"It is true that when an authority higher than the disciplinary authority itself imposes the punishment, the order of punishment suffers from no illegality when no appeal is provided to such authority. However, when an appeal is provided to the higher authority concerned against the order of the disciplinary authority or of a lower authority and the higher authority passes an order of punishment, the employee concerned is deprived of the remedy of appeal which is a substantive right given to him by the Rules/Regulations. An employee cannot be deprived of his substantive right.

What is further, when there is a provision of appeal against the order of the disciplinary authority and when the appellate or the higher authority against whose order there is no appeal, exercises the powers of the disciplinary authority in a given case, it results in discrimination against the employee concerned.

This is particularly so when there are no guidelines in the Rules/Regulations as to when the higher authority or the appellate authority should exercise the powers of the disciplinary authority. The higher or appellate authority may choose to exercise the power of the disciplinary authority in some cases while not doing so in other cases.

In such cases, the right of the employee depends upon the choice of the higher/appellate authority which patently results in discrimination between an employee and employee. Surely, such a situation cannot savour of legality."

10. The above legal position has been reiterated by this Court in Electronics Corporation of India2. However, the present case is little different. Vide Notification dated November 17, 1982 issued by the Government of Pondicherry, a provision has been made that the appointing authority is competent to impose all the penalties in Rule 11 of the CCS Rules and the appellate authority has to exercise the powers and perform the functions of other authorities in respect of Group 'C' and Group 'D' posts in the offices mentioned against each other in column (5) of the Table appended thereto.

Second proviso that follows the first proviso and the main body of the Notification provides that where the appointment of a delinquent has been made by an authority higher than that specified in Column (2), then that authority will constitute the disciplinary authority under Column (3) of the Table in respect of major penalties and any appeal against the orders of such authority will lie to 6the next higher authority not below the rank of a Secretary to Government and where the appeal is against the orders of the Lieutenant Governor as the disciplinary authority, the appeal shall lie to the President.

The relevant portion of the Table is as follows:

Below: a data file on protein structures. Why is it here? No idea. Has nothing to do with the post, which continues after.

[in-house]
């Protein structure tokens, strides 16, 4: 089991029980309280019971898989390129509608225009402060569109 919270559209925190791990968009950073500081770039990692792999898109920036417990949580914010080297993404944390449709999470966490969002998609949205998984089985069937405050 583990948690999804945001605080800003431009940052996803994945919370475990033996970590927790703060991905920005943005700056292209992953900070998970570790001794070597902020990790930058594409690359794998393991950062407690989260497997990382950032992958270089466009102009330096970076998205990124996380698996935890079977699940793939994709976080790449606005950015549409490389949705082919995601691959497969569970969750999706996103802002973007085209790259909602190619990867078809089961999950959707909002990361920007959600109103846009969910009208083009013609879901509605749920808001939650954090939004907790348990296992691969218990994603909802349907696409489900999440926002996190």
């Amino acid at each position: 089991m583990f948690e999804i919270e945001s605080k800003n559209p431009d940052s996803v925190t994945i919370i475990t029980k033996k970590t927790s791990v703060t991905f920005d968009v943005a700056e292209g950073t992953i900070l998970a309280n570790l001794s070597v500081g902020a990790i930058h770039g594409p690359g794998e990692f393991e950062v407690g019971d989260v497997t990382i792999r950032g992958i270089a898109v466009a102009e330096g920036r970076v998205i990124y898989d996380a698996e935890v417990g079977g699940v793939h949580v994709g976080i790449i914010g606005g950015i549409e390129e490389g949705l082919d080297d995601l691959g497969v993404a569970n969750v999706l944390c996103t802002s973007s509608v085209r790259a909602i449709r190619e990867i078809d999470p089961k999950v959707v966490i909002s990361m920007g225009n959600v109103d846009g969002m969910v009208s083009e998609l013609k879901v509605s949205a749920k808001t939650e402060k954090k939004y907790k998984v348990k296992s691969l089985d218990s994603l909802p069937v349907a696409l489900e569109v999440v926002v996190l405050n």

SL. No.

Appointing Authority

Authority competent impose all penalties specified in Rule 11.

Appellate to Authority

Office/ officers relating to which the powers are to be exercised.

xxx

xxxxx

xxxxxx

xxxxx

xxxxx

JUDICIAL DEPARTMENT

Special Officer, Judicial Department

Special Officer, Judicial Department

Chief Judge, Pondicherry

District Court, including the Labour Court, Sales Tax Appellate Tribunal and Office of the Special Officer.

11. The Chief Judge has recorded in his order dated November 8, 2000 that in the case of the appellant, he was the appointing authority. This fact has not been disputed 7by showing any material otherwise. We, therefore, have to accept the position that the Chief Judge was the appointing authority of the appellant. In that event, the argument advanced on behalf of the appellant that the appellate authority has inflicted punishment on him is devoid of any substance.

12. As a matter of fact, the second proviso in the Notification dated November 17, 1992 takes care of such situation. It provides that in cases where the appointment has been made by an authority higher than that specified in Column (2), then that authority will constitute the disciplinary authority under Column (3) of the said Table in respect of major penalties.

13. The challenge to the competence of the Chief Judge in passing the order of punishment is not meritorious and has, rightly been rejected by the High Court. By virtue of the second proviso in the Notification dated November 17, 1982, the appellant's right of departmental appeal was not taken away and he could have challenged that order in the departmental appeal to the higher authority. The appellant did not avail of that opportunity and instead challenged the order in a Writ Petition before the High Court.

14. Be that as it may, the appellant's right of appeal has not been affected by the Chief Judge in passing the order dated November 8, 2000.

15. The appeal has no merit and is dismissed accordingly with no order as to costs.

...................J. (R.M. LODHA ]

...................J. (H.L. GOKHALE ]

New Delhi,

November 16, 2011.